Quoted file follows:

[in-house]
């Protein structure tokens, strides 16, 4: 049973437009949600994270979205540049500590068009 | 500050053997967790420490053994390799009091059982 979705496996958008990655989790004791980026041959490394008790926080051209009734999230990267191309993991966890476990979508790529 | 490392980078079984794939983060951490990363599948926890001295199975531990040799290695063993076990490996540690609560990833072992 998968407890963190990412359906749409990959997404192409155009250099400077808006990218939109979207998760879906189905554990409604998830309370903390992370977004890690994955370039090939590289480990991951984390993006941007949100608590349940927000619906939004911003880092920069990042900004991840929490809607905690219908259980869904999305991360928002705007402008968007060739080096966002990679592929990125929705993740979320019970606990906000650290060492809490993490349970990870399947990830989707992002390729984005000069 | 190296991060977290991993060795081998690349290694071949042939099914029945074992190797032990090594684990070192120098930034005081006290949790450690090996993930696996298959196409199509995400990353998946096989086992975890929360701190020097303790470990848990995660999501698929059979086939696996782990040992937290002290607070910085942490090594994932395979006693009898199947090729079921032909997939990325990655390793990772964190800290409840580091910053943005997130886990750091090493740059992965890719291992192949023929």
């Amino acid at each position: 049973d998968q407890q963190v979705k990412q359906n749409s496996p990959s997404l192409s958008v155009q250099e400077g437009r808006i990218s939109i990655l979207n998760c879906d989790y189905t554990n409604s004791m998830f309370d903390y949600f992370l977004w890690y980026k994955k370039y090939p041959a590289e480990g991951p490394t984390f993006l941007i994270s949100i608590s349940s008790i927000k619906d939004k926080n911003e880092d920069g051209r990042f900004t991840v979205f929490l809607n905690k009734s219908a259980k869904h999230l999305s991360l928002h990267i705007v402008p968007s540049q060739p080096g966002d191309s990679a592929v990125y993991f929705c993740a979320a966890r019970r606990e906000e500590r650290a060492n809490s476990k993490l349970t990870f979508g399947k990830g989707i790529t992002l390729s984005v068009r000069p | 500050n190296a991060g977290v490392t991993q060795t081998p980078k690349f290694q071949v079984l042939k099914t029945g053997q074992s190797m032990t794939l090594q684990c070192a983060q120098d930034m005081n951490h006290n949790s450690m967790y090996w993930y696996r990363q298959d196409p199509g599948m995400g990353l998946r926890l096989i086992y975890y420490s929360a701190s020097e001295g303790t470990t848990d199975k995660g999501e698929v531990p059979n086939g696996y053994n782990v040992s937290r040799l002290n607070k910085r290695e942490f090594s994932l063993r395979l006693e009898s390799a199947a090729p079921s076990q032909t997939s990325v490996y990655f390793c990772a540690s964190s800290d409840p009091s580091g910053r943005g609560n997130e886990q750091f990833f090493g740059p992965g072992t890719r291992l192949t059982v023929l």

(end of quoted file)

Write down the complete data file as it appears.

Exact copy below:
[in-house]
């Protein structure tokens, strides 16, 4: 049973437009949600994270979205540049500590068009 | 500050053997967790420490053994390799009091059982 979705496996958008990655989790004791980026041959490394008790926080051209009734999230990267191309993991966890476990979508790529 | 490392980078079984794939983060951490990363599948926890001295199975531990040799290695063993076990490996540690609560990833072992 998968407890963190990412359906749409990959997404192409155009250099400077808006990218939109979207998760879906189905554990409604998830309370903390992370977004890690994955370039090939590289480990991951984390993006941007949100608590349940927000619906939004911003880092920069990042900004991840929490809607905690219908259980869904999305991360928002705007402008968007060739080096966002990679592929990125929705993740979320019970606990906000650290060492809490993490349970990870399947990830989707992002390729984005000069 | 190296991060977290991993060795081998690349290694071949042939099914029945074992190797032990090594684990070192120098930034005081006290949790450690090996993930696996298959196409199509995400990353998946096989086992975890929360701190020097303790470990848990995660999501698929059979086939696996782990040992937290002290607070910085942490090594994932395979006693009898199947090729079921032909997939990325990655390793990772964190800290409840580091910053943005997130886990750091090493740059992965890719291992192949023929």
């Amino acid at each position: 049973d998968q407890q963190v979705k990412q359906n749409s496996p990959s997404l192409s958008v155009q250099e400077g437009r808006i990218s939109i990655l979207n998760c879906d989790y189905t554990n409604s004791m998830f309370d903390y949600f992370l977004w890690y980026k994955k370039y090939p041959a590289e480990g991951p490394t984390f993006l941007i994270s949100i608590s349940s008790i927000k619906d939004k926080n911003e880092d920069g051209r990042f900004t991840v979205f929490l809607n905690k009734s219908a259980k869904h999230l999305s991360l928002h990267i705007v402008p968007s540049q060739p080096g966002d191309s990679a592929v990125y993991f929705c993740a979320a966890r019970r606990e906000e500590r650290a060492n809490s476990k993490l349970t990870f979508g399947k990830g989707i790529t992002l390729s984005v068009r000069p | 500050n190296a991060g977290v490392t991993q060795t081998p980078k690349f290694q071949v079984l042939k099914t029945g053997q074992s190797m032990t794939l090594q684990c070192a983060q120098d930034m005081n951490h006290n949790s450690m967790y090996w993930y696996r990363q298959d196409p199509g599948m995400g990353l998946r926890l096989i086992y975890y420490s929360a701190s020097e001295g303790t470990t848990d199975k995660g999501e698929v531990p059979n086939g696996y053994n782990v040992s937290r040799l002290n607070k910085r290695e942490f090594s994932l063993r395979l006693e009898s390799a199947a090729p079921s076990q032909t997939s990325v490996y990655f390793c990772a540690s964190s800290d409840p009091s580091g910053r943005g609560n997130e886990q750091f990833f090493g740059p992965g072992t890719r291992l192949t059982v023929l």